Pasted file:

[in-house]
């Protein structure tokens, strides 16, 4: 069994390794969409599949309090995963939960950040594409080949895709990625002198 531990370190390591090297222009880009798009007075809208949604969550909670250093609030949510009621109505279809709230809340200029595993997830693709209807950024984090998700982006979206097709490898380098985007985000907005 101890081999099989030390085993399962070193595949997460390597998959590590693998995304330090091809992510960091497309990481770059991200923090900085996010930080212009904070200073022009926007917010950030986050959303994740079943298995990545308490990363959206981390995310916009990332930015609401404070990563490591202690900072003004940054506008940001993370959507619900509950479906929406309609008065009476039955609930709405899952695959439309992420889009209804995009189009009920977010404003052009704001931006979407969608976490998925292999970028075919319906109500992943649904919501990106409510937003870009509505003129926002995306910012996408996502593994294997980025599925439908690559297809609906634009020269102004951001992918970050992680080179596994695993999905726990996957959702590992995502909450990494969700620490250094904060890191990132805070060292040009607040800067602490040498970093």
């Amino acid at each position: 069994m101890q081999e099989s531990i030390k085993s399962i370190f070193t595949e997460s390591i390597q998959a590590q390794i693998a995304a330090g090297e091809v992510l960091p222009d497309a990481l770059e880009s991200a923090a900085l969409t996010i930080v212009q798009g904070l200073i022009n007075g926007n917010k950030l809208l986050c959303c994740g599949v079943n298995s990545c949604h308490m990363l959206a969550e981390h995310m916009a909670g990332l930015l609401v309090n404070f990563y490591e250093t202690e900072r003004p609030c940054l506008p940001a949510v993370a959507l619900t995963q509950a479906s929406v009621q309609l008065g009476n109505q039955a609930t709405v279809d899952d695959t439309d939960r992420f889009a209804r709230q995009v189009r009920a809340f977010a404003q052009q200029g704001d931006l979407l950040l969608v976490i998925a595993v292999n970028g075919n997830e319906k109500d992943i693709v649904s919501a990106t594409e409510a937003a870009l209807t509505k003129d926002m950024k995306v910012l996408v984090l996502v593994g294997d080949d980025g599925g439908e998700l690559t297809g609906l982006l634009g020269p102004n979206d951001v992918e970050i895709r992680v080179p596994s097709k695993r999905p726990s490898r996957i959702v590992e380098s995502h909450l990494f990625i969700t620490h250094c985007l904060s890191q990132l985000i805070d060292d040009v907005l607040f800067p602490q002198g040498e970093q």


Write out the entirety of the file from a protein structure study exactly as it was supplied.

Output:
[in-house]
């Protein structure tokens, strides 16, 4: 069994390794969409599949309090995963939960950040594409080949895709990625002198 531990370190390591090297222009880009798009007075809208949604969550909670250093609030949510009621109505279809709230809340200029595993997830693709209807950024984090998700982006979206097709490898380098985007985000907005 101890081999099989030390085993399962070193595949997460390597998959590590693998995304330090091809992510960091497309990481770059991200923090900085996010930080212009904070200073022009926007917010950030986050959303994740079943298995990545308490990363959206981390995310916009990332930015609401404070990563490591202690900072003004940054506008940001993370959507619900509950479906929406309609008065009476039955609930709405899952695959439309992420889009209804995009189009009920977010404003052009704001931006979407969608976490998925292999970028075919319906109500992943649904919501990106409510937003870009509505003129926002995306910012996408996502593994294997980025599925439908690559297809609906634009020269102004951001992918970050992680080179596994695993999905726990996957959702590992995502909450990494969700620490250094904060890191990132805070060292040009607040800067602490040498970093």
């Amino acid at each position: 069994m101890q081999e099989s531990i030390k085993s399962i370190f070193t595949e997460s390591i390597q998959a590590q390794i693998a995304a330090g090297e091809v992510l960091p222009d497309a990481l770059e880009s991200a923090a900085l969409t996010i930080v212009q798009g904070l200073i022009n007075g926007n917010k950030l809208l986050c959303c994740g599949v079943n298995s990545c949604h308490m990363l959206a969550e981390h995310m916009a909670g990332l930015l609401v309090n404070f990563y490591e250093t202690e900072r003004p609030c940054l506008p940001a949510v993370a959507l619900t995963q509950a479906s929406v009621q309609l008065g009476n109505q039955a609930t709405v279809d899952d695959t439309d939960r992420f889009a209804r709230q995009v189009r009920a809340f977010a404003q052009q200029g704001d931006l979407l950040l969608v976490i998925a595993v292999n970028g075919n997830e319906k109500d992943i693709v649904s919501a990106t594409e409510a937003a870009l209807t509505k003129d926002m950024k995306v910012l996408v984090l996502v593994g294997d080949d980025g599925g439908e998700l690559t297809g609906l982006l634009g020269p102004n979206d951001v992918e970050i895709r992680v080179p596994s097709k695993r999905p726990s490898r996957i959702v590992e380098s995502h909450l990494f990625i969700t620490h250094c985007l904060s890191q990132l985000i805070d060292d040009v907005l607040f800067p602490q002198g040498e970093q």